- "This Disgusting Shirt Is Going Super Viral — And It Reveals a Sad Truth". Retrieved 2017-04-01.
- Cash, Patrick (June 25, 2016). "Why Are Gay Men No Longer Proud of Each Other?". www.vice.com.
- Bakhtiar, Soraya (February 24, 2017). "Femme Forever". sorayabakhtiar.com.
- "Femme Forever T-Shirt - Clothing". topshop.com. Retrieved 2017-04-01.
- "'It's OUR word to use': Lesbian blasts retailers such as Topshop and H&M for selling Femme slogan t-shirts - insisting the word belongs to the LGBT community". dailymail.com.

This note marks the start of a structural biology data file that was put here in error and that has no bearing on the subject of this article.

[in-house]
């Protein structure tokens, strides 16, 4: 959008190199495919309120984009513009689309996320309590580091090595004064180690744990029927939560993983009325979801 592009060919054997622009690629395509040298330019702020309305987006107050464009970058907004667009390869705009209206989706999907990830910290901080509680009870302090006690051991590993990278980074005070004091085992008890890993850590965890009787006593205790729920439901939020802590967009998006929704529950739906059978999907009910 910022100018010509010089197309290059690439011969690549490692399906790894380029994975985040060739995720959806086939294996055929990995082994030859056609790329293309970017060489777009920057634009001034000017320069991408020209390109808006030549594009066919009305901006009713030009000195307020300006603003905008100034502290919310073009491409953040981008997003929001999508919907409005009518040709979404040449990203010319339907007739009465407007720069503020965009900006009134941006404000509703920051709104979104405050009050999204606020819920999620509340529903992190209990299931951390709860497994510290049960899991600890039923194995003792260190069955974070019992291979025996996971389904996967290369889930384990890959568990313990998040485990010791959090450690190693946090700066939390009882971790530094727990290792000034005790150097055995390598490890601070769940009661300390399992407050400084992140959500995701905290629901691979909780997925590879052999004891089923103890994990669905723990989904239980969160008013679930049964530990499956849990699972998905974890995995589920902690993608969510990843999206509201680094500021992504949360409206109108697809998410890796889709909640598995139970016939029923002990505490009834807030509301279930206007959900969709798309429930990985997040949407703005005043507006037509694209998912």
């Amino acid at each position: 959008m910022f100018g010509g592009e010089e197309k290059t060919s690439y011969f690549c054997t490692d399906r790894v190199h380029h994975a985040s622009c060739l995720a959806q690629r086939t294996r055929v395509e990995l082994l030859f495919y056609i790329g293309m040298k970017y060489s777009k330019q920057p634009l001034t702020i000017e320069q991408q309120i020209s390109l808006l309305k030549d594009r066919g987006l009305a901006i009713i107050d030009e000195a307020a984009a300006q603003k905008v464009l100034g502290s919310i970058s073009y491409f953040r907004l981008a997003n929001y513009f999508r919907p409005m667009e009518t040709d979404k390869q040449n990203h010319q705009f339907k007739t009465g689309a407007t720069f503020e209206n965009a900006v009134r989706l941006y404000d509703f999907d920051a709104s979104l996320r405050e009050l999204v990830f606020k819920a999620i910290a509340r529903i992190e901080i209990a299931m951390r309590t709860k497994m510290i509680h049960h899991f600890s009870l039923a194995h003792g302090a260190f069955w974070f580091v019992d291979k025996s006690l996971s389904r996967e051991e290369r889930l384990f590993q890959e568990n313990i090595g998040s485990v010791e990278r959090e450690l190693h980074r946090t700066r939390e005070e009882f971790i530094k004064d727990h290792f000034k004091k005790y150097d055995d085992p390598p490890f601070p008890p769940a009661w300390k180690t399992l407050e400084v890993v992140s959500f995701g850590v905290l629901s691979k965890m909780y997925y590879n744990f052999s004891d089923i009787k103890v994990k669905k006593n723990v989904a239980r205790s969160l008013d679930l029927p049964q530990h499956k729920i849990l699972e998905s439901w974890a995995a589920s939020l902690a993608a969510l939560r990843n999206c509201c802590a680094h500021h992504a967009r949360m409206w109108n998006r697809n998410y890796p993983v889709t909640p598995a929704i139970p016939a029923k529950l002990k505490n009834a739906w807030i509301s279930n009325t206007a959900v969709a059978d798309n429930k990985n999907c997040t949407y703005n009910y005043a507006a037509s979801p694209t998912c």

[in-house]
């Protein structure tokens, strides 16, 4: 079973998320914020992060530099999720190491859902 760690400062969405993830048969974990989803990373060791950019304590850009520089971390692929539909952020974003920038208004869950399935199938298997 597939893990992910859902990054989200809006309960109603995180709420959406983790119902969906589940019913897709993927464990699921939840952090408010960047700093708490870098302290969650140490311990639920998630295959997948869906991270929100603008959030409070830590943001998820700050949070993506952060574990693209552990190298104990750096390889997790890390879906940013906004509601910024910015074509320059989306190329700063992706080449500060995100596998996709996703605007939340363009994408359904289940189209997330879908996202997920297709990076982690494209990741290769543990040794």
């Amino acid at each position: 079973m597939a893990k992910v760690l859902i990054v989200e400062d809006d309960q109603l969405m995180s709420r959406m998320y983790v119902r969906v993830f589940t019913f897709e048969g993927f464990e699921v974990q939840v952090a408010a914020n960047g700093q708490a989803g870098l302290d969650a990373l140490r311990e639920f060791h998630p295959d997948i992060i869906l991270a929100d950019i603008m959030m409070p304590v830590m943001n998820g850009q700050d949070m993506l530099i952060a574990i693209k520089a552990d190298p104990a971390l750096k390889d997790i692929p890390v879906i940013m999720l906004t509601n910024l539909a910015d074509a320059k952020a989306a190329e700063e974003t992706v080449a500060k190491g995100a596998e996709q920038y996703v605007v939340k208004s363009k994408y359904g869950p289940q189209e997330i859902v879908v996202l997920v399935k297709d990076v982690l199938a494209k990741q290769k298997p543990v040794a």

- "14 Femmes of Color Whose Style We Adore". Qwear | Queer Fashion. Retrieved 2017-04-01.
- "Daily Crush: Alok Vaid-Menon's 'Femme in Public' Poetry Book". 2017-03-13. Retrieved 2017-04-01.
- Piepzna-Samarasinha, Leah Lakshmi (2015-11-03). Dirty River: A Queer Femme of Color Dreaming Her Way Home. Arsenal Pulp Press. ISBN 9781551526003.
- "How To Make Space For A Fierce Femme Future". The Establishment. 2017-01-18. Retrieved 2017-04-01.
- Taylor Stone, Chardine (June 2016). "Femme is more than make up, it is about desire". Diva Magazine.
- "Femme Appropriation". Fuck Yeah High Femmes. Retrieved 2017-04-01.